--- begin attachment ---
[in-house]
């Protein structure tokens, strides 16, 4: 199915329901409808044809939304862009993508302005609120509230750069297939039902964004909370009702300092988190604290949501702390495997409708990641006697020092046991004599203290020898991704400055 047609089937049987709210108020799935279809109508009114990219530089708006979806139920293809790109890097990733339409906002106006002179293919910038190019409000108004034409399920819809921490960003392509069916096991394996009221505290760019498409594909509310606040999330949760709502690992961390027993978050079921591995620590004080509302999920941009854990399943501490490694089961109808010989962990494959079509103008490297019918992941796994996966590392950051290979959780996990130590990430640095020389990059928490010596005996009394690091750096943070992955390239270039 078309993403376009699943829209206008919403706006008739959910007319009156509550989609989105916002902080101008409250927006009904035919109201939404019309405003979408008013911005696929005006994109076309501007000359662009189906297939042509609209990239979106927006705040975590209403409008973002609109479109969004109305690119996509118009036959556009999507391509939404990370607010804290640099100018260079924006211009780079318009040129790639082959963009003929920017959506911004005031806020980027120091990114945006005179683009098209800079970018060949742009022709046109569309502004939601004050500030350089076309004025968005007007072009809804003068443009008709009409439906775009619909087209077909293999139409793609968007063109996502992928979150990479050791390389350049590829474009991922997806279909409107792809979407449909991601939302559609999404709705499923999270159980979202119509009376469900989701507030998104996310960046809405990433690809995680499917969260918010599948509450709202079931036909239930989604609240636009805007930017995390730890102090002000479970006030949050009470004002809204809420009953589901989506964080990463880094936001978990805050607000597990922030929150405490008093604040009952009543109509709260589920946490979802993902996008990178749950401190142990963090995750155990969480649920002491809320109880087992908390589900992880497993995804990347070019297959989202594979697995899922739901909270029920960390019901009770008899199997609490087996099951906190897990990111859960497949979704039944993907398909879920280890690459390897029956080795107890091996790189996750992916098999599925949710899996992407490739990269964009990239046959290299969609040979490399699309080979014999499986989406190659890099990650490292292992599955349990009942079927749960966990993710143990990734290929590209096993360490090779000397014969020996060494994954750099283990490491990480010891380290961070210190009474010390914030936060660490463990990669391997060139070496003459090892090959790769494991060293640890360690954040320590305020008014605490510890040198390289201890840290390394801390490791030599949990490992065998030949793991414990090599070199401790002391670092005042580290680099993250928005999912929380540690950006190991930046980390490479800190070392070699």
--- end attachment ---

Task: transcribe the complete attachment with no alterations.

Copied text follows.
[in-house]
């Protein structure tokens, strides 16, 4: 199915329901409808044809939304862009993508302005609120509230750069297939039902964004909370009702300092988190604290949501702390495997409708990641006697020092046991004599203290020898991704400055 047609089937049987709210108020799935279809109508009114990219530089708006979806139920293809790109890097990733339409906002106006002179293919910038190019409000108004034409399920819809921490960003392509069916096991394996009221505290760019498409594909509310606040999330949760709502690992961390027993978050079921591995620590004080509302999920941009854990399943501490490694089961109808010989962990494959079509103008490297019918992941796994996966590392950051290979959780996990130590990430640095020389990059928490010596005996009394690091750096943070992955390239270039 078309993403376009699943829209206008919403706006008739959910007319009156509550989609989105916002902080101008409250927006009904035919109201939404019309405003979408008013911005696929005006994109076309501007000359662009189906297939042509609209990239979106927006705040975590209403409008973002609109479109969004109305690119996509118009036959556009999507391509939404990370607010804290640099100018260079924006211009780079318009040129790639082959963009003929920017959506911004005031806020980027120091990114945006005179683009098209800079970018060949742009022709046109569309502004939601004050500030350089076309004025968005007007072009809804003068443009008709009409439906775009619909087209077909293999139409793609968007063109996502992928979150990479050791390389350049590829474009991922997806279909409107792809979407449909991601939302559609999404709705499923999270159980979202119509009376469900989701507030998104996310960046809405990433690809995680499917969260918010599948509450709202079931036909239930989604609240636009805007930017995390730890102090002000479970006030949050009470004002809204809420009953589901989506964080990463880094936001978990805050607000597990922030929150405490008093604040009952009543109509709260589920946490979802993902996008990178749950401190142990963090995750155990969480649920002491809320109880087992908390589900992880497993995804990347070019297959989202594979697995899922739901909270029920960390019901009770008899199997609490087996099951906190897990990111859960497949979704039944993907398909879920280890690459390897029956080795107890091996790189996750992916098999599925949710899996992407490739990269964009990239046959290299969609040979490399699309080979014999499986989406190659890099990650490292292992599955349990009942079927749960966990993710143990990734290929590209096993360490090779000397014969020996060494994954750099283990490491990480010891380290961070210190009474010390914030936060660490463990990669391997060139070496003459090892090959790769494991060293640890360690954040320590305020008014605490510890040198390289201890840290390394801390490791030599949990490992065998030949793991414990090599070199401790002391670092005042580290680099993250928005999912929380540690950006190991930046980390490479800190070392070699």